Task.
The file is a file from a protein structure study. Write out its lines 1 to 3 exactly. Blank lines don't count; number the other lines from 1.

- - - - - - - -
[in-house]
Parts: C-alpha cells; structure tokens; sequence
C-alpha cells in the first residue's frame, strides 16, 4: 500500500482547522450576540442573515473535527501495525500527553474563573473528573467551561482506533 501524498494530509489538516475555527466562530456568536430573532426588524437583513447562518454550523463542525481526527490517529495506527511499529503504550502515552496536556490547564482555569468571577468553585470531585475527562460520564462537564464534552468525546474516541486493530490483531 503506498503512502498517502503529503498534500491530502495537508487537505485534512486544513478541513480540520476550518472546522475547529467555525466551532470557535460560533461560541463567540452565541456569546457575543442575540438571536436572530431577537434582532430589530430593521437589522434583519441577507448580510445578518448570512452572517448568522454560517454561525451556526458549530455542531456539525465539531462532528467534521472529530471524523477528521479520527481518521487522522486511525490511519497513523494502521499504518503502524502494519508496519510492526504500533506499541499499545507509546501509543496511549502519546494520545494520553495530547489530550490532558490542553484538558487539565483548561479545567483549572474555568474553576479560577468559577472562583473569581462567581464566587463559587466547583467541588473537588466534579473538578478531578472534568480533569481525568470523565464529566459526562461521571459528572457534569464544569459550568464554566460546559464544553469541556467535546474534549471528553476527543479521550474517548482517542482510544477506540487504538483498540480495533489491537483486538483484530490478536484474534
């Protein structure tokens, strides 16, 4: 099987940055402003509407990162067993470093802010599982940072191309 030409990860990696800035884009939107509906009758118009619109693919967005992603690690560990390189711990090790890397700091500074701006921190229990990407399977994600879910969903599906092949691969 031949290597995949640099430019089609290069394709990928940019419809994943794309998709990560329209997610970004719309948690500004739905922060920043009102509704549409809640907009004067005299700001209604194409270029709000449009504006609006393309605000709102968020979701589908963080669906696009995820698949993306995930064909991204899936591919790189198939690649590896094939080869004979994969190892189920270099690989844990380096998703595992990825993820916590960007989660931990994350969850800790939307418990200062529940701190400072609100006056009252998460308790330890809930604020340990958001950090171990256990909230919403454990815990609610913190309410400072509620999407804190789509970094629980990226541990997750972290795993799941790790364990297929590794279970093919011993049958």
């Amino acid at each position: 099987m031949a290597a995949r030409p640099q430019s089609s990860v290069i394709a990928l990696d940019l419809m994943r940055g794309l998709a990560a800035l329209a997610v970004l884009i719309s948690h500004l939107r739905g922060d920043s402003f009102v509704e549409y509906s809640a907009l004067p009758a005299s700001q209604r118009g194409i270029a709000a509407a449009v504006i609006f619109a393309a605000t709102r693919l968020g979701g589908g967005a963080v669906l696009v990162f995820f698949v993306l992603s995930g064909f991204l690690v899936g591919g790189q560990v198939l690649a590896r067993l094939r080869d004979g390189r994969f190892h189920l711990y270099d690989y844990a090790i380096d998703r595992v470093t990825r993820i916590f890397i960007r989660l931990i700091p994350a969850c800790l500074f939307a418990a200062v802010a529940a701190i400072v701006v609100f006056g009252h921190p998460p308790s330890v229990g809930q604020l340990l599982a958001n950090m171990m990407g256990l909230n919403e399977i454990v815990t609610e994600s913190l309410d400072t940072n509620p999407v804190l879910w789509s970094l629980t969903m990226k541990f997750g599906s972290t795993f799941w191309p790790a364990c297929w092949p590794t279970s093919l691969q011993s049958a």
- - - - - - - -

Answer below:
[in-house]
Parts: C-alpha cells; structure tokens; sequence
C-alpha cells in the first residue's frame, strides 16, 4: 500500500482547522450576540442573515473535527501495525500527553474563573473528573467551561482506533 501524498494530509489538516475555527466562530456568536430573532426588524437583513447562518454550523463542525481526527490517529495506527511499529503504550502515552496536556490547564482555569468571577468553585470531585475527562460520564462537564464534552468525546474516541486493530490483531 503506498503512502498517502503529503498534500491530502495537508487537505485534512486544513478541513480540520476550518472546522475547529467555525466551532470557535460560533461560541463567540452565541456569546457575543442575540438571536436572530431577537434582532430589530430593521437589522434583519441577507448580510445578518448570512452572517448568522454560517454561525451556526458549530455542531456539525465539531462532528467534521472529530471524523477528521479520527481518521487522522486511525490511519497513523494502521499504518503502524502494519508496519510492526504500533506499541499499545507509546501509543496511549502519546494520545494520553495530547489530550490532558490542553484538558487539565483548561479545567483549572474555568474553576479560577468559577472562583473569581462567581464566587463559587466547583467541588473537588466534579473538578478531578472534568480533569481525568470523565464529566459526562461521571459528572457534569464544569459550568464554566460546559464544553469541556467535546474534549471528553476527543479521550474517548482517542482510544477506540487504538483498540480495533489491537483486538483484530490478536484474534